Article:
John rides the bus everyday. One day, he meets an old lady who sees his fashionably ripped jeans and expresses comical pity for him, unaware that the distressed look is intentional. Another day, John falls asleep in the bus and misses his stop. As a result, he arrives late to school.






This book is a great quick read, and I highly recommend it for Japanese 110 students. There is not a lot of text, and the illustrations really make the context clear. There is a solid amount of Katakana, with the Hiragana aids written above, so it is good practice for that.  The story line was entertaining, and perfect for the holiday season!




Comprehension of these short funny stories was pretty tough going for me. If other 2nd Years want a challenge, then I recommend this; but it’s probably better suited to 3rd Years. That being said, I only selected three of them this time around (there are many many short stories in this collection), so if you read any of the others, let me know what you think!



This book is extremely easy! Because the vocabulary and kanji was easy to read, you won’t need a dictionary. I thought 「にわにわに?」was funnier than 「笑い話」. I didn’t expect the story to be this way. I thought that the woman lost her cat or something. I also enjoy the artwork. I recommend this book!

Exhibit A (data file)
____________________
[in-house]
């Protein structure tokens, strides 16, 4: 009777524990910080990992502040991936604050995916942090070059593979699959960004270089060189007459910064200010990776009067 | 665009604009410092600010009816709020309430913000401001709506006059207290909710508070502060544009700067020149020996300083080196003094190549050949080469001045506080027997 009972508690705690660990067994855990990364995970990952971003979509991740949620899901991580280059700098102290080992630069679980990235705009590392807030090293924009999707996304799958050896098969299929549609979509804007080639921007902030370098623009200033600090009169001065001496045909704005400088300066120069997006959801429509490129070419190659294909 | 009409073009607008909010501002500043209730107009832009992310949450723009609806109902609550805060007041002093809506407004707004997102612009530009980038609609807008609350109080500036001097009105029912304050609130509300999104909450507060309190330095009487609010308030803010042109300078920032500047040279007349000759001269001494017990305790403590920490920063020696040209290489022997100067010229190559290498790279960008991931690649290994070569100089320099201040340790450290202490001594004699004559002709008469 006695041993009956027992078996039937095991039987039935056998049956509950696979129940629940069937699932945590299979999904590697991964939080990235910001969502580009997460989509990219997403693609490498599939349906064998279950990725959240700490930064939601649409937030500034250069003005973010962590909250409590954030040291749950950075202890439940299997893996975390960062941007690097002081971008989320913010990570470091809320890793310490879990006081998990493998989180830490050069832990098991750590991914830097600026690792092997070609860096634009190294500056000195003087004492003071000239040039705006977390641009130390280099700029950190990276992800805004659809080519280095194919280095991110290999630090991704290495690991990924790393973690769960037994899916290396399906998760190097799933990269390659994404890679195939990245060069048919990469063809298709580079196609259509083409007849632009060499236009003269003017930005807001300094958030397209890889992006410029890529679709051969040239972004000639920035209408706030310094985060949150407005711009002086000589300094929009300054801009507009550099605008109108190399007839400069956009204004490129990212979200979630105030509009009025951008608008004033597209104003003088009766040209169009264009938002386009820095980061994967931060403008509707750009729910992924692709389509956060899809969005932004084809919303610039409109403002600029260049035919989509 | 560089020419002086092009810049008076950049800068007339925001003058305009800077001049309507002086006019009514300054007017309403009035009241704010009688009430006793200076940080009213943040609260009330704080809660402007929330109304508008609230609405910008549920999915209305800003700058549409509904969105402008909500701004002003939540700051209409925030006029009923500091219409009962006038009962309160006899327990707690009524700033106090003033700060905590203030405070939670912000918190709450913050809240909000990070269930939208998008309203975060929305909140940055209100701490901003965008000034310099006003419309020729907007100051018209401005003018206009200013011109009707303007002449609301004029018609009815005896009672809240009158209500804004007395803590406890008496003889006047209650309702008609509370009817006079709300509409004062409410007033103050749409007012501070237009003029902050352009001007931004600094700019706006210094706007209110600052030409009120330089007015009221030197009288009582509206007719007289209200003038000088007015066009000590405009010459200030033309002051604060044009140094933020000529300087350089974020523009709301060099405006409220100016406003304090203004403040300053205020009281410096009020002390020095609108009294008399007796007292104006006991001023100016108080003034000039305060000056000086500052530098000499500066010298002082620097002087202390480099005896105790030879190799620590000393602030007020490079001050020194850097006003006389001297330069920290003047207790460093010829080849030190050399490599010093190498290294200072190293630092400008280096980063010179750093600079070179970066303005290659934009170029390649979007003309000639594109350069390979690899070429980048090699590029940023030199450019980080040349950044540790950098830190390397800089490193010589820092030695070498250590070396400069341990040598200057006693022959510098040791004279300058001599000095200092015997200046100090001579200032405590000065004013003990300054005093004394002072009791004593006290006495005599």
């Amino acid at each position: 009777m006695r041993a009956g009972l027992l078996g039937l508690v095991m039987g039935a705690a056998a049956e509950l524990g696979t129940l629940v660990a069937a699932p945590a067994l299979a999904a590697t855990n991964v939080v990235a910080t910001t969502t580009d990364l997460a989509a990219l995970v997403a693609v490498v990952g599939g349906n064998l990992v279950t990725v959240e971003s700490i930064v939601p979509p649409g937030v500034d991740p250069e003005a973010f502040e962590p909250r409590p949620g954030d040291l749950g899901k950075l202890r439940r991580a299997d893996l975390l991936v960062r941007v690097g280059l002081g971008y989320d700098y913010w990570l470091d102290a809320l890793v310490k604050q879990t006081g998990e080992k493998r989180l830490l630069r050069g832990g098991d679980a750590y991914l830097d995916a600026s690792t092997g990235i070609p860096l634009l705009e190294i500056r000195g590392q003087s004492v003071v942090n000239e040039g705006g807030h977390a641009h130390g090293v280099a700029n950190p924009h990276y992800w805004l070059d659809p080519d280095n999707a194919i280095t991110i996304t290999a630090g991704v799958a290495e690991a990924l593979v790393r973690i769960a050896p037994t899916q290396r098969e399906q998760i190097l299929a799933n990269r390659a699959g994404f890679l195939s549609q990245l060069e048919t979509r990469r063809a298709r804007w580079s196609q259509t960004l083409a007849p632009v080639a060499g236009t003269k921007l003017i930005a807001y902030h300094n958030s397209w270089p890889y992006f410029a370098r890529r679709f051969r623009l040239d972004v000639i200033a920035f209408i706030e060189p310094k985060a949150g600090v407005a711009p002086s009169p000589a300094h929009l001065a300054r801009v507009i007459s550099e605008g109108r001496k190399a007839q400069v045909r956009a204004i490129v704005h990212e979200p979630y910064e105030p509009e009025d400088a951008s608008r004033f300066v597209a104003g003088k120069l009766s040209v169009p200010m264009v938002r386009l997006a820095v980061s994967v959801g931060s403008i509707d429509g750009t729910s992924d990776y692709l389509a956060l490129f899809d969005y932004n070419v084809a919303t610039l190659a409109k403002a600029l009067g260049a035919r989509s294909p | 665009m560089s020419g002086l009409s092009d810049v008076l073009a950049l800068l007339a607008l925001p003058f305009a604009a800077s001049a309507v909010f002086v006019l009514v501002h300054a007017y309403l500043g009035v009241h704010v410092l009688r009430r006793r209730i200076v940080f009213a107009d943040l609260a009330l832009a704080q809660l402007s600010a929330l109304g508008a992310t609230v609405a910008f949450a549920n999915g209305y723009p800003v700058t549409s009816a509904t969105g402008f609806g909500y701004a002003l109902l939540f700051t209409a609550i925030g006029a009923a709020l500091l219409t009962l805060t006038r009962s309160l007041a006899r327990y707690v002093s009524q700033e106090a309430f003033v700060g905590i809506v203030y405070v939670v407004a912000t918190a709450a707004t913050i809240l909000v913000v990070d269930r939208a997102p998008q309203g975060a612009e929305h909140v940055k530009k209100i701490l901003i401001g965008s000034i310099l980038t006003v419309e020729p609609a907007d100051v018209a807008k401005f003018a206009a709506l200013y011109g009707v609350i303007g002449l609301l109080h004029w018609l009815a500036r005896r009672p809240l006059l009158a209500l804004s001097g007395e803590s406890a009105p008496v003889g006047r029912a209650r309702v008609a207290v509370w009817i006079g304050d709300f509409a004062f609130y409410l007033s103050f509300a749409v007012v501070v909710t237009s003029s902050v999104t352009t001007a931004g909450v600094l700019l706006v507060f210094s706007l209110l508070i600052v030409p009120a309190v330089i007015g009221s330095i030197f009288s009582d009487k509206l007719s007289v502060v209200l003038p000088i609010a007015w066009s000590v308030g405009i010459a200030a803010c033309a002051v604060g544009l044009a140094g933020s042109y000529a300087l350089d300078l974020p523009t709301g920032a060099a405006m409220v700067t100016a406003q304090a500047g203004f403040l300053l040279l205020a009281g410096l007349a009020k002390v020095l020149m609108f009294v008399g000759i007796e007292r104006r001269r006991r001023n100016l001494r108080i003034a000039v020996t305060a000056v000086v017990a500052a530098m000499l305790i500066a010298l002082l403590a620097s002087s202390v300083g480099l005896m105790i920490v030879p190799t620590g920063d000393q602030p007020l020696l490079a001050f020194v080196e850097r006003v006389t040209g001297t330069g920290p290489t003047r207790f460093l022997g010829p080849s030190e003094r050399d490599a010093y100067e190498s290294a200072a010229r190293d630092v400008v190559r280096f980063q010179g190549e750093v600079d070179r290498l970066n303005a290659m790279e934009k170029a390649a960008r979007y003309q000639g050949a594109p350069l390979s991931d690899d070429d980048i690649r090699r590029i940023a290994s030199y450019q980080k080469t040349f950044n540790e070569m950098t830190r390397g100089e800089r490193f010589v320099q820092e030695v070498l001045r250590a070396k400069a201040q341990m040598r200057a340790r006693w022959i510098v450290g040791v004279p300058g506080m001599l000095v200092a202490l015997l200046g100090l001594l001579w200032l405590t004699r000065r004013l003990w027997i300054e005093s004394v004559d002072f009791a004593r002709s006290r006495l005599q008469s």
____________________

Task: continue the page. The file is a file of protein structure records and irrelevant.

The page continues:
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This book starts with a brief explanation of rakugo, before moving on to tell three short stories that might be found in a rakugo performance. I’d thought that I would only read one and put it down for the day, but ended up reading all three. Even without the performer telling them, they’re still entertaining. It’s not the easiest of reads, but I’d still recommend it to someone who was looking for a laugh.




Okay, so I know that the last book I reviewed was also a light-hearted children’s manga, but I still recommend this one too. Once again, the fact that it’s aimed at children means that it’s easy to follow even if you don’t understand every word. This has more of an ongoing story, but it’s still cute and not very serious, which is nice. Chi does have a tendency towards baby-talk, which can be a little confusing at times, but on the whole it’s still understandable and a fun read.



I was quite excited to find out that this manga is (probably loosely) based on the life of a real nineteenth century English explorer, Isabella Bird. It tells the story of her travels across Japan with her interpreter Itou. I think there is a strong theme of respecting cultural differences.

I understood most of the book thanks to the pictures, but the vocabulary is pretty tough and there were definitely some jokes that I didn’t understand. Even so, I think it would be a fun read for my fourth year classmates.




I enjoyed this book! The story way fun and lighthearted and funny, but the sentences were very short and simple. It wasn’t very difficult, but I almost didn’t notice how fast and easy it was since the problem facing our police officer was so comical. Give it a try!




I would recommend this book. The story was light, silly, a bit unrealistic, but overall enjoyable. The sentences were a good length, and there were quite a few new vocabulary words that are easy enough to figure out from context if you don’t want to look them up. Give it a shot!